Nutritional Drug Shortages Take Toll on The Smallest Patients


Daniel Rosenberg of Hospira, a drug manufacturer the FDA cited as helping to provide supplemental drugs after the American Regent/Luitpold shutdown, wrote in a statement that the current shortage was related to the shutdown, "and the difficulty of ramping up production to cover for the unanticipated loss of production from that manufacturer."

Rosenberg did not address any other reasons for continued TPN component shortages.

FDA spokesman Christopher Kelly said that while the FDA can work with companies like American Regent/Luitpold to minimize the effects of the shortage, they do not have the power to demand manufacturers produce certain drugs or the ability to ensure the resulting product is safe for use.

"The reasons for drug shortages are complex and often outside of FDA's control. For example, the majority of drug shortages are caused by a breakdown in quality and manufacturing processes," said Kelly, citing problems with sterility or particulates in drugs as being common problems. "In fact, about 75 percent of drug shortages are caused by manufacturing issues."

As frustrating as the shortages for TPN have been for Finley and his parents, Finley's gastronomy tube, or g-tube, provides his parents with a secondary means of giving him nutrients. For other patients, such as premature infants lacking fully developed digestive systems, there is no back-up plan.

In neonatal and pediatric wards, pharmacists and doctors have had to make difficult decisions about who gets the TPN components and who goes without.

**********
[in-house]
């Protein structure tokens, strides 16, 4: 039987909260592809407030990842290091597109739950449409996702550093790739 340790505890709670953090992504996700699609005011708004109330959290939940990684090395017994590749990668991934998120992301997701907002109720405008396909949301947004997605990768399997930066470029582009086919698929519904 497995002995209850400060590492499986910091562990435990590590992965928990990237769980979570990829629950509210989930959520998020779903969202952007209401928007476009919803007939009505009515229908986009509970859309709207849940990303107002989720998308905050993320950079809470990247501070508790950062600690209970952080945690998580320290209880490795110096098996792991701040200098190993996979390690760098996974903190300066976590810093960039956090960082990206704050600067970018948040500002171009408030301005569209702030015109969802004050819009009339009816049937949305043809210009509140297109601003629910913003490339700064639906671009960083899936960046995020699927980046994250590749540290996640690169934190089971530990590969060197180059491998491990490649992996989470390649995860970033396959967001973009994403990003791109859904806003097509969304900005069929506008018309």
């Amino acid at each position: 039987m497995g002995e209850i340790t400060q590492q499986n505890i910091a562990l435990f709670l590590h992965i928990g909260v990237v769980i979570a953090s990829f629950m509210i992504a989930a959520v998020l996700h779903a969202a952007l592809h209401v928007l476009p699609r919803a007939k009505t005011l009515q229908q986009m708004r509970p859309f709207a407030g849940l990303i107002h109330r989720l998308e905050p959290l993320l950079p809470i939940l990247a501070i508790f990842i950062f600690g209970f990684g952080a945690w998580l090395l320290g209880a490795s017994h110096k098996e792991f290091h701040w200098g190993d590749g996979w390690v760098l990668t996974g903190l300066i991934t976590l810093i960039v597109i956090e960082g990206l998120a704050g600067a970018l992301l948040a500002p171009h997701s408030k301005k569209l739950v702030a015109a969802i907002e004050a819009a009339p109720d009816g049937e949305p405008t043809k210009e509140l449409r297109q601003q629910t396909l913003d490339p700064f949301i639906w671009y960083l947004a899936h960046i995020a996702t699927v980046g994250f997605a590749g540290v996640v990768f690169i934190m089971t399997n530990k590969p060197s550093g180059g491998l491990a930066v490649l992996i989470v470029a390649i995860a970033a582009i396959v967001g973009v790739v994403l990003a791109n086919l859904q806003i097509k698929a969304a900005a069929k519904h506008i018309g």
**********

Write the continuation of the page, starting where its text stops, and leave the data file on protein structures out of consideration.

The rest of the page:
Plogsted said neonatal patients virtually always have the highest priority since they have no additional nutritional stores, but, in theory, this can mean not giving nutrients like zinc, key for growth, to a full-term infant with a heart problem.

Petra Cober, a neonatal pharmacist for the Akron's Children's Hospital, said that, with a lot of planning and extra work, she and her team have been able to stay "a couple of inches ahead of the shortages."

"We're limping by on the skin of our teeth," said Cober. "We have to dedicate a ton of time and resources to maintain that ability when it could be better spent working on other kids."

Cober said she and her team often meet with doctors to decide ahead of time which patients absolutely must have the nutrients and how other nutritional options, such as oral dosages of certain elements, could be used to keep all patients healthy. When a patient is on a lower dosage of a certain nutrient, it often means they have to undergo additional tests to ensure their health isn't compromised.

Additionally, the TPN shortages have been so severe in her region that pharmacists from nearby pediatric hospitals meet periodically to swap shortage stories and, if the shortages are really dire, they swap vials of different nutritional drugs to ensure no hospital is completely lacking an essential nutrient.

At one point after hearing about an impending lipid shortage, Cober purchased special oils, "as the emergency back-up of the emergency back-up," that could be used on some premature infants to provide them with lipids. It's a medical technique that became outdated when TPN was invented and that most of the doctors in the neonatal unit were unfamiliar with. Cober said she has never used the oils and is unlikely to do so, but they're still in her office in case there is an emergency.

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